Budd’s team, however, could find no supporting evidence that the student had ever taken back her allegation. Brenda Mercomes, vice president for academic affairs, who was also in the September meeting, told Budd’s team that the student had not, in fact, recanted. The Globe has interviewed the student several times and found her adamant that she had been assaulted.
Shortly after her meeting with Shanks and Mercomes, according to the report, the student met with human resources director Paul Alexander, who made a note that she had agreed to “not sign anything as a condition of continued enrollment.” After that, Alexander dropped the matter.
In the same month, according to the report, Shanks arranged for the student—who was struggling academically—to be given the amount of her fall 2010 tuition. Although many administrators were consulted about the so-called “Presidential Scholarship,” no one seems to have questioned whether it was appropriate to offer the student money.
The student, a single mother, received no financial aid the following semester and ran up a $1,056 balance. RCC administrators later arranged to recoup the money by claiming part of a tax refund she was due. She has not re-enrolled at the school, and in interviews with the Globe she has said her interactions with administrators left her deeply traumatized.
The final case in the Budd report concerns sexual assault allegations against Frank Jackson, an employee at the Lewis Center. Investigators found evidence that some of the allegations were likely false, though the report notes “there is some evidence to support” one allegation made by a young woman who had been working at RCC and training at the center.
The investigators concluded that the college’s response to that allegation was “less prompt – and less thorough – than it could have been.”
Alexander, who oversees Title IX matters that apply to employees, learned of the young woman’s allegation against Jackson in August 2011. But he did not contact her until Dec. 23, when he made a single phone call to her.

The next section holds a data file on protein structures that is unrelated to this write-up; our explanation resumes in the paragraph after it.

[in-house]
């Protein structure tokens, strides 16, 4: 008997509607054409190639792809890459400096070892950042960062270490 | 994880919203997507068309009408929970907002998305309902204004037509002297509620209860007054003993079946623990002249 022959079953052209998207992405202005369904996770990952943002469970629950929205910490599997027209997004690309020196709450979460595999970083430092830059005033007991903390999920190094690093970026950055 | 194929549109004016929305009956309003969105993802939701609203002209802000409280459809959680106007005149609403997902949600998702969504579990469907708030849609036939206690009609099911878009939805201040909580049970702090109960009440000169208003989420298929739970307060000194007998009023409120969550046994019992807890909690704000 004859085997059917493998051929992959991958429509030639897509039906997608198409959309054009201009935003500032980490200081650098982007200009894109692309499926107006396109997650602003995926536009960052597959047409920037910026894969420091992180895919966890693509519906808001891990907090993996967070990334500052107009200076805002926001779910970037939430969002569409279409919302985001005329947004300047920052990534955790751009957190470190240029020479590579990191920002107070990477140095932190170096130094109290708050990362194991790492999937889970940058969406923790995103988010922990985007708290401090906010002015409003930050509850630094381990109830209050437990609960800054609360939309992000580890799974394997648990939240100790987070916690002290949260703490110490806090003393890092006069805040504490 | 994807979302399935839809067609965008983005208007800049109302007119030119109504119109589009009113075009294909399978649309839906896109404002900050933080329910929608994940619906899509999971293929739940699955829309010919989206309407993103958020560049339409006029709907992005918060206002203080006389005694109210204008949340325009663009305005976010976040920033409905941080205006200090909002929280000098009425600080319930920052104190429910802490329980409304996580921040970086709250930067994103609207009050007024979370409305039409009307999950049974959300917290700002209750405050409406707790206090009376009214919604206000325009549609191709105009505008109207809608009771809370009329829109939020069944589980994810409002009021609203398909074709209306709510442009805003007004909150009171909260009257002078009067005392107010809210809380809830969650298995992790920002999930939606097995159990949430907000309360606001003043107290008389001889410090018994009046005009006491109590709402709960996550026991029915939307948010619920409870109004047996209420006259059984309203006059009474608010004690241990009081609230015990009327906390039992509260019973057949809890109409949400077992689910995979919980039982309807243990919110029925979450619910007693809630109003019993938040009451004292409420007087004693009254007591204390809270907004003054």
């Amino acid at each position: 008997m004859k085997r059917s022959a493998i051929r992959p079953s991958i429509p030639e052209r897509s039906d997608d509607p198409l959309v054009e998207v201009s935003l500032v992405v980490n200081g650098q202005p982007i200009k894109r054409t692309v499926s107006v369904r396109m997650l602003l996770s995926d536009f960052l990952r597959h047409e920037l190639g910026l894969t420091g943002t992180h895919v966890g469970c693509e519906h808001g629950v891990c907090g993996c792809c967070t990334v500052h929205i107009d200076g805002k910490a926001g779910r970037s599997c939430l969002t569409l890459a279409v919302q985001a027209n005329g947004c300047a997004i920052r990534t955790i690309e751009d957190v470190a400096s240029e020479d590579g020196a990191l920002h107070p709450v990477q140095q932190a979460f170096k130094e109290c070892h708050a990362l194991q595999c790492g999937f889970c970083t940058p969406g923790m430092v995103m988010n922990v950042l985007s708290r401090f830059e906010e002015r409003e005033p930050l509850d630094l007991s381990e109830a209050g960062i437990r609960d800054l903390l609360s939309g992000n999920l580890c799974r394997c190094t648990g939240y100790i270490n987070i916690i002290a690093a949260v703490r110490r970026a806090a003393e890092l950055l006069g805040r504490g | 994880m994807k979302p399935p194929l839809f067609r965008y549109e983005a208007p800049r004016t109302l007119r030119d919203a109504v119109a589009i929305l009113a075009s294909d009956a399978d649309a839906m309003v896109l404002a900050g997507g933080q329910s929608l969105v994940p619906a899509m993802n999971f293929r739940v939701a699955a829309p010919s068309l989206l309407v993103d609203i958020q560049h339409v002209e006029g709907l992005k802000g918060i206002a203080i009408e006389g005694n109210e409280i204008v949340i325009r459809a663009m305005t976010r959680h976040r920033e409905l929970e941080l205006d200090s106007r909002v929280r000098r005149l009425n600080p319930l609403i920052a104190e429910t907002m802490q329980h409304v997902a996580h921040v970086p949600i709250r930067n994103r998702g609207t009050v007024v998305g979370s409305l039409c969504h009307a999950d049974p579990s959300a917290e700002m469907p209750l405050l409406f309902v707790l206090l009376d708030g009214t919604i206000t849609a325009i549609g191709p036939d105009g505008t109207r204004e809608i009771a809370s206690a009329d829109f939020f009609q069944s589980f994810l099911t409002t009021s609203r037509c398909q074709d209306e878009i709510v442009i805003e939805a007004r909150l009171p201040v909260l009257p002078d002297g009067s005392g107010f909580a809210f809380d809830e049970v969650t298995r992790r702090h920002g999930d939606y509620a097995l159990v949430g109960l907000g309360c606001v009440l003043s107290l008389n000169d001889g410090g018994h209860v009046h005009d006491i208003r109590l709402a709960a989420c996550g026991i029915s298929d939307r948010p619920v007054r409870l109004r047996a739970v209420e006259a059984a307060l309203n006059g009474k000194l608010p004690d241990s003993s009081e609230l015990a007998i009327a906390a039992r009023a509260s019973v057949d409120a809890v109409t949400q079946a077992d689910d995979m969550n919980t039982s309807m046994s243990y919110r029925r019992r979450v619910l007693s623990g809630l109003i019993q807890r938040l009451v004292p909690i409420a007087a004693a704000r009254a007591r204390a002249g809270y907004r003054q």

A few days later, Alexander placed Jackson on administrative leave. But he reinstated him within a month after Boston Police dropped their own investigation of the case. The Budd report criticizes that decision, noting that police closed their case not because of doubts about the allegation’s veracity but because the young woman—who had been living in the country illegally and had subsequently left for Jamaica—did not want to return to Boston for questioning.
Budd team’s also investigated allegation that staffers at the center had been “skimming money from events” during which tickets were sold at the door.
The investigators were unable to prove or disprove the allegation because, according to the report, the facility has no documentation of cash collected at events prior to 2012.
“No one’s finding receipts of how many tickets were sold, how much cash was received,” said Wilmot. “Things you would expect to find are just not there.”
Taylor said the board had brought in an outside consultant to help it more closely oversee the school’s financial resources, including those at the Lewis Center.